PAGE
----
Thursday, January 20, 2011

Fear and loathing in Las Vegas over banking secrets of the rich and famous

Three days ago, a former Swiss banker handed over two computer disks that describe potential tax evasion by 2,000 rich people and corporations. Rudolf Elmer gave the disks to Julian Assange, the founder of WikiLeaks, at a press conference in London. He did it, he said, to “educate society” about an unfair secret banking system that serves people who want to launder money.

Assange said the names will be verified by WikiLeaks and released to the public in as few as two weeks.

That has created the fear and the loathing -- and lots of work for Vegas bookmakers who are taking bets on which celebrities, politicians and business executives will be exposed. FT Alphaville writes that listed the following odds for the following celebrities on Wednesday:

Nicholas Cage +400 20%

Oprah Winfrey +250 28%
President Obama +600 14%
Wesley Snipes +200 33%
Mike Tyson +800 11%
Scott Disick +500 16%
Donald Trump +350 22%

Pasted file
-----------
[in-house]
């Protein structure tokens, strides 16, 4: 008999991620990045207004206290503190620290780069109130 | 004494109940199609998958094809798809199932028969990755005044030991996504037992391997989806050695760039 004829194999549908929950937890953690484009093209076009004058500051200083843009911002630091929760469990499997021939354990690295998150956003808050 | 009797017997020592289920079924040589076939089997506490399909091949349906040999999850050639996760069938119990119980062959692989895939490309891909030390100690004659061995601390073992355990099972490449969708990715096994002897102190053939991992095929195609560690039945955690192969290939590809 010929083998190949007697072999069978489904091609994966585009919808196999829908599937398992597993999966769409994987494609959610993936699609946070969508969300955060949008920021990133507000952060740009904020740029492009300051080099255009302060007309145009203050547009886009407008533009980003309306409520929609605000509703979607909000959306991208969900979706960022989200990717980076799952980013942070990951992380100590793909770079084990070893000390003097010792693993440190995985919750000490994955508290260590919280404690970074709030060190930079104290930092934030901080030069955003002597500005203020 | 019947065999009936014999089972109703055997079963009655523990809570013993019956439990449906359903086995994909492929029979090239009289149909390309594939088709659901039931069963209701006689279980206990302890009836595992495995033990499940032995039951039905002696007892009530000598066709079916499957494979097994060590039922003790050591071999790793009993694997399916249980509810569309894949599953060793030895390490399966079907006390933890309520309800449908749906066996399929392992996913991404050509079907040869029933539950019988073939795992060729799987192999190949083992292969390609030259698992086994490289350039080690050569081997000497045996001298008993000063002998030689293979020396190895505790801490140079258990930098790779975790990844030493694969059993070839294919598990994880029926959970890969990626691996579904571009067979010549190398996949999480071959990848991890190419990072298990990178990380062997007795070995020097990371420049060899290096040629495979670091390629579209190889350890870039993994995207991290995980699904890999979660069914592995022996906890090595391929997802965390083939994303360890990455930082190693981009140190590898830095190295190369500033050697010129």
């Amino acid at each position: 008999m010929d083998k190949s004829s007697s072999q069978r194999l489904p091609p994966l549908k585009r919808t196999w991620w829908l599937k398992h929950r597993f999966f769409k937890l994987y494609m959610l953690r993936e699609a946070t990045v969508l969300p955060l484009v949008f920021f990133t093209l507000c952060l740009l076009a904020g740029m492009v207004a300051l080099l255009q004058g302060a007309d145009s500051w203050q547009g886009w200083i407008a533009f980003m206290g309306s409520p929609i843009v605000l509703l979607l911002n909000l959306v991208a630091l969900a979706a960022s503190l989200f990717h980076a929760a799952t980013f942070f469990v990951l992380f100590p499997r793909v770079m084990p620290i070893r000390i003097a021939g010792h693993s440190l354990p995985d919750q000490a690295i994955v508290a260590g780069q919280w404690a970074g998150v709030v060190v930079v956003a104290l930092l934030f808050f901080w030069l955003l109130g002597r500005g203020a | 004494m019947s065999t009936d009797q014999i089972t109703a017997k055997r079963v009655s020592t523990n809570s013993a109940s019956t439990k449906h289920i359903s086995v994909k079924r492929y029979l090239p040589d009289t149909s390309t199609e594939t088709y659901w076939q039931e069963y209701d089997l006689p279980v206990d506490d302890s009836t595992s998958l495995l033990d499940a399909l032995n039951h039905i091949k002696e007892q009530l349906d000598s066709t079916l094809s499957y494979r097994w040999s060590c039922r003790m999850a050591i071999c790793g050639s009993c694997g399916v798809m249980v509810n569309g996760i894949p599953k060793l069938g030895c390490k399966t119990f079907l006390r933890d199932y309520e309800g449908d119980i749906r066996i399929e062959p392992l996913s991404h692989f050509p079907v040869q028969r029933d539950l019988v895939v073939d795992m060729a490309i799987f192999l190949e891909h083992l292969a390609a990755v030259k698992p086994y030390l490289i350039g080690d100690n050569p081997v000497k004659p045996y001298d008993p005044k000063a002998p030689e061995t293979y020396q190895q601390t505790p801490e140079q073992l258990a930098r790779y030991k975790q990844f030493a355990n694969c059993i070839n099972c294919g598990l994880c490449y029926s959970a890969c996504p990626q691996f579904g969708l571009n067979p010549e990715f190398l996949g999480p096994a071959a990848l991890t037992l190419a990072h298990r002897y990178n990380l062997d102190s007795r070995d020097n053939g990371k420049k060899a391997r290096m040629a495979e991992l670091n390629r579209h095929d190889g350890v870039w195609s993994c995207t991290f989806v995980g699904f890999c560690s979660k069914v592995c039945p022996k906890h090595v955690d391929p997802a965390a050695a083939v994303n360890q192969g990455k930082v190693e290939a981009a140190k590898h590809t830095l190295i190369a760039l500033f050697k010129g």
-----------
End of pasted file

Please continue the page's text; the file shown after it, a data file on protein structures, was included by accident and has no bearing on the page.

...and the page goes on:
John Edwards +400 20%
Two or more of these celebrities +100 50%

* The +/- indicates the return on the wager. The percentage is the likelihood that response will occur. For example: betting on the candidate least likely to win would earn the most amount of money, should that happen.

Meanwhile, Elmer will face trial in Switzerland for breaking Swiss laws on banking secrecy.

Why did he do it?

According to The Guardian,
he is one of a small band of employees and executives seeking to blow the whistle on what they see as unprofessional, immoral and even potentially criminal activity by powerful international financial institutions.
Elmer characterizes the people he's exposing as
"high net worth individuals", multinational conglomerates and financial institutions – hedge funds". They are said to be "using secrecy as a screen to hide behind in order to avoid paying tax". They come from the US, Britain, Germany, Austria and Asia – "from all over". Clients include "business people, politicians, people who have made their living in the arts and multinational conglomerates – from both sides of the Atlantic". Elmer says: "Well-known pillars of society will hold investment portfolios and may include houses, trading companies, artwork, yachts, jewellery, horses, and so on."
TeamsterNation can't wait to find out.